Newspaper Page Text
I a t
Unloading of winter goods, lou prices to sell quick
IT'S MONEY SAVED TO YOU
QZfyt Crtttenfecn PrcSSCtccorb
S. M. JENKINS Editor and Publisher.
GEO. M. CRIDER, Associate Editor.
Entered at matter lane ifth. :!r.
at tbe pojtoffice at Marion. Kr.. under the Act of
Comrets of March 3rd, 1870.
TERMS OF SUBSCRIPTION'
CASH IN ADVINCX.
Single copies mailed .0$
1 menth mailed to anr address i
' " "
i months i JJ " 50
1 year ... t.oo
6 years .............. 5.00
THURSDAY, 1EB. 14, 1907.
Foe busines reasons the Editors of
The Crittenden Press and The Crittenden
Record have agreed on a consolidation
of tbe two papers; all sub
scriptions to both papers will be
filled by the Crittenden Press-
Record which will be issued each
Thursday, except where two papers
heretofore have gone to one family,
in the future one copy will be sent
and full credit given. The Press-Record
will be edited by the editors
of tho Press and Record, S M.
JenkinB and Geo. M. Orider, each of
them will continue to no everything
in his power to for the promotion of
the welfare of Marion and contiguous
territory, in a moral as well as a
By consolidating the lists we will
be able to issue from 3f00 to 4000
copies and give our advertisers double
circulation at no additional cost.
We are in better position thau over
to do the neatest job work quickly,
and at reasonable prices.
Bits of By-Play.
lie was a candidate for Circuit
Court Clerk to succeed himself and
his weather eye had been peeled for
"If you could accommodate me on
this $50 note I will see that ' you
never lose anything and then you
Of course some things had to be
done to show a friendly spirit and a
"live and lot" disposition if nothing
Sherman Clark had boon furnishing
Mr. Candidate wood for several '
You'll Buy if You Look.
Suits, Overcoats, Pants
THE RIGHT KIND
One Lot $15.00 and $16.50 Suits for $11.50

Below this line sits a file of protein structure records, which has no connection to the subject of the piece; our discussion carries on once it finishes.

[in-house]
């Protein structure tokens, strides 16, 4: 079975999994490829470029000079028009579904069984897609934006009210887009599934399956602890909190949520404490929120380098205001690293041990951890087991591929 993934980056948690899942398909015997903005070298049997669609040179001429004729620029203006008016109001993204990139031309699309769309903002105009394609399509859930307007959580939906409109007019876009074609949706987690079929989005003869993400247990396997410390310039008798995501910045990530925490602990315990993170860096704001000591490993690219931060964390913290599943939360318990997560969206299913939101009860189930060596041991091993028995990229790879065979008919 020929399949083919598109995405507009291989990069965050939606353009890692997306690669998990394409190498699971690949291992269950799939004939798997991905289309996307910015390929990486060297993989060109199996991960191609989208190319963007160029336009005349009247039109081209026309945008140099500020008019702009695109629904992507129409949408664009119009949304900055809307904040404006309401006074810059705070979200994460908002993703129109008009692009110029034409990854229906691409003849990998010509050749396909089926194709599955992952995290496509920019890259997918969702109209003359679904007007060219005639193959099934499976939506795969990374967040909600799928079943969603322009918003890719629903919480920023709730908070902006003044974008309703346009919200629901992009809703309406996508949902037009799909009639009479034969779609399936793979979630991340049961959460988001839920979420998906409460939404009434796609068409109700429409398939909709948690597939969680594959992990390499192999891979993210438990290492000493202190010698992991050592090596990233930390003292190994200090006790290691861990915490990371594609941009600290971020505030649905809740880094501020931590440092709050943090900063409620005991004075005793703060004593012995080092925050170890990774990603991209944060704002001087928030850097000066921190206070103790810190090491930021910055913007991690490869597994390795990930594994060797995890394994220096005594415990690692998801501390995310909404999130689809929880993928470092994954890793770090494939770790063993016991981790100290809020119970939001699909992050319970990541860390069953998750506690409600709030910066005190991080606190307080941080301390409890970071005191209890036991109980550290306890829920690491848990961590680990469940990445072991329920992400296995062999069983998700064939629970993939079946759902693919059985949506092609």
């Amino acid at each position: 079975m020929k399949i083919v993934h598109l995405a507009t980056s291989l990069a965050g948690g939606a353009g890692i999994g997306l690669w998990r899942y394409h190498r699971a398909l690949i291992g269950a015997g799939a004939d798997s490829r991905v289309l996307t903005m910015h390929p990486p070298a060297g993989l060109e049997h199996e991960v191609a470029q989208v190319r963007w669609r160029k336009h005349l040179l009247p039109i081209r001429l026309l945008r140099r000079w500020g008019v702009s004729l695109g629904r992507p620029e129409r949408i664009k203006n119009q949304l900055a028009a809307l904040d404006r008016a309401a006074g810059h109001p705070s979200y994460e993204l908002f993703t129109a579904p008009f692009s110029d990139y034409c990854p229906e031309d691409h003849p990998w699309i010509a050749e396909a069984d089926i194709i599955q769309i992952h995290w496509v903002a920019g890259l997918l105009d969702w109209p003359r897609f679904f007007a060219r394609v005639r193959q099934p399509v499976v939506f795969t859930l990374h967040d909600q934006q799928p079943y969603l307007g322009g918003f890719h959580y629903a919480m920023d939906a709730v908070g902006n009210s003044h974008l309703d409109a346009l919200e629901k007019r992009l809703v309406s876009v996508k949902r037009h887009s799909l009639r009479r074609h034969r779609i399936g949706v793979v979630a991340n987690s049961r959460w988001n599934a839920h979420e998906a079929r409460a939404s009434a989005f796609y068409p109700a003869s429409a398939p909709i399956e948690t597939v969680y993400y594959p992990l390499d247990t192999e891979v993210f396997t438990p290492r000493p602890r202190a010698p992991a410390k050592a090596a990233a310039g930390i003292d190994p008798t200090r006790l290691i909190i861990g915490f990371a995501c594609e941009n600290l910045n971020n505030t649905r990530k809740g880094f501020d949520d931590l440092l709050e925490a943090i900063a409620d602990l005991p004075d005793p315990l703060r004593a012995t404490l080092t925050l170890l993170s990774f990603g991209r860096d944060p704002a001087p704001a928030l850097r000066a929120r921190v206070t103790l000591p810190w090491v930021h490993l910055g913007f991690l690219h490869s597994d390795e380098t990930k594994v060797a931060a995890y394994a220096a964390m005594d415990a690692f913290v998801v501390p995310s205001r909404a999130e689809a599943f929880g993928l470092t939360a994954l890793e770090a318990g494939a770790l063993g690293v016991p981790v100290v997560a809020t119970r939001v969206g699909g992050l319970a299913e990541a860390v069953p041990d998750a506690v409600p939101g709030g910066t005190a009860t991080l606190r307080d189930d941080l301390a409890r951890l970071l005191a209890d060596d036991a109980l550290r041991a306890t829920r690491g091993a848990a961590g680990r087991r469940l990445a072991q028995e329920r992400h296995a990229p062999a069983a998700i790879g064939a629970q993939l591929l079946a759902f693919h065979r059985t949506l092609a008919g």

12.50 and 14.00 " " 10.00
10.00 and 11.00 " " 8.00
7.00 and 8.00 " 5.50
Good Overcoats to Close
S3, $4, $5, $6 Overcoats
$4.50 to $10.00
handed him one package said. "Well,
where is the other package, that ourd
said there two? "
Jock Robinson is not without a
vein of true humor. When aolicitited
to tell ye scribe a yarn he replied,
"Can't do it. I have quit telling
them," and as he spoke there passed
through his countenance an unmistakable
tremor indicating unexpressed
amusement. Sherman Clark sat
not five feet away on an empty cracker
bnx with his left foot on the floor
and his hands clasped in front oi his
right knee rocking back and forth,
which movement together with the
curve of his buck, gave a realistic
impression of a rolling wagon "vhecl.
Tho roply of Jack Robinson-caused
Sherman' head to go baok and his
mouth to gape and as he realized tho
full force of what Jaok said he fell
off the box.
fti ail remember me month of
January i.07. The doiugs of January
have been fixed in the minds of
all. One of oar humble eitizons Mot
Bill Graves along about the time
January was windiug up her eapers
and this is what Rill said.
"Did you ever see such weather
in all your born days? Ill bo
if it don't beat any January
I ever .-taw and I'll bet I've seen a
Snow, Sbgw, Beautiful Snow.
"Snow, snow, beautiful snow."
THE Record has run short of poetry.
Notice is hereby given to Bobby Sprite,
Sally Alley, Rustic, Nemo, 0. G. W.
and Oh Gee Whilliklns that we are out
of poetry and need some very bad.
Take "Snow, snow, beautiful snow"